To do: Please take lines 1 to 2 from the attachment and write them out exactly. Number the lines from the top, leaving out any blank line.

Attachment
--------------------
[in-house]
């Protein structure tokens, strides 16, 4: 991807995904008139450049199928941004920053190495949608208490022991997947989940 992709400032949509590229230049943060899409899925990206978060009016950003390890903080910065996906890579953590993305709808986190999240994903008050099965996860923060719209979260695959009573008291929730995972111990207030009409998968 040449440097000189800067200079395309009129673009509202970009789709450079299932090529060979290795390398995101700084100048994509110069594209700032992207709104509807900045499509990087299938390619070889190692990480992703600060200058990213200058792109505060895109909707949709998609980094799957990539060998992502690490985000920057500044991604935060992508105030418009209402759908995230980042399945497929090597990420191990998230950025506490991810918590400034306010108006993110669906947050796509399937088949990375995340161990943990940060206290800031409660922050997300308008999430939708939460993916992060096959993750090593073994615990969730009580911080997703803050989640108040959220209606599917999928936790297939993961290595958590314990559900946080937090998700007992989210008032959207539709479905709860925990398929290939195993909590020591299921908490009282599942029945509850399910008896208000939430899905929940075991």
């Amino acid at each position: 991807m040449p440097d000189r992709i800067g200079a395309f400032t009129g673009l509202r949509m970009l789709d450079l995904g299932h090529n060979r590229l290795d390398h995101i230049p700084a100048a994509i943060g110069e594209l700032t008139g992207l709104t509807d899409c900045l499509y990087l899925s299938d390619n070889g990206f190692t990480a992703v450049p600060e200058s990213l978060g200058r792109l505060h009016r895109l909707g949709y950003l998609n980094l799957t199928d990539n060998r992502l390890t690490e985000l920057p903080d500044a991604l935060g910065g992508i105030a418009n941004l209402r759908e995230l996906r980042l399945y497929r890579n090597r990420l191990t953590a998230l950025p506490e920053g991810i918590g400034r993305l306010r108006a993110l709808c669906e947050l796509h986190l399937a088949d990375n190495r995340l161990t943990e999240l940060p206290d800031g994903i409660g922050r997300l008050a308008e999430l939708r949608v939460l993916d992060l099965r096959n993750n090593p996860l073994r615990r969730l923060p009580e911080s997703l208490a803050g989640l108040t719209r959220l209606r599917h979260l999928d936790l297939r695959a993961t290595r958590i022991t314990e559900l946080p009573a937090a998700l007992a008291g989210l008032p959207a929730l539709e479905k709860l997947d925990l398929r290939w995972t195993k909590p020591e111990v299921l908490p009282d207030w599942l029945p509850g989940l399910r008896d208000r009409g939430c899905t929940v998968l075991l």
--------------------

[in-house]
């Protein structure tokens, strides 16, 4: 991807995904008139450049199928941004920053190495949608208490022991997947989940 992709400032949509590229230049943060899409899925990206978060009016950003390890903080910065996906890579953590993305709808986190999240994903008050099965996860923060719209979260695959009573008291929730995972111990207030009409998968 040449440097000189800067200079395309009129673009509202970009789709450079299932090529060979290795390398995101700084100048994509110069594209700032992207709104509807900045499509990087299938390619070889190692990480992703600060200058990213200058792109505060895109909707949709998609980094799957990539060998992502690490985000920057500044991604935060992508105030418009209402759908995230980042399945497929090597990420191990998230950025506490991810918590400034306010108006993110669906947050796509399937088949990375995340161990943990940060206290800031409660922050997300308008999430939708939460993916992060096959993750090593073994615990969730009580911080997703803050989640108040959220209606599917999928936790297939993961290595958590314990559900946080937090998700007992989210008032959207539709479905709860925990398929290939195993909590020591299921908490009282599942029945509850399910008896208000939430899905929940075991």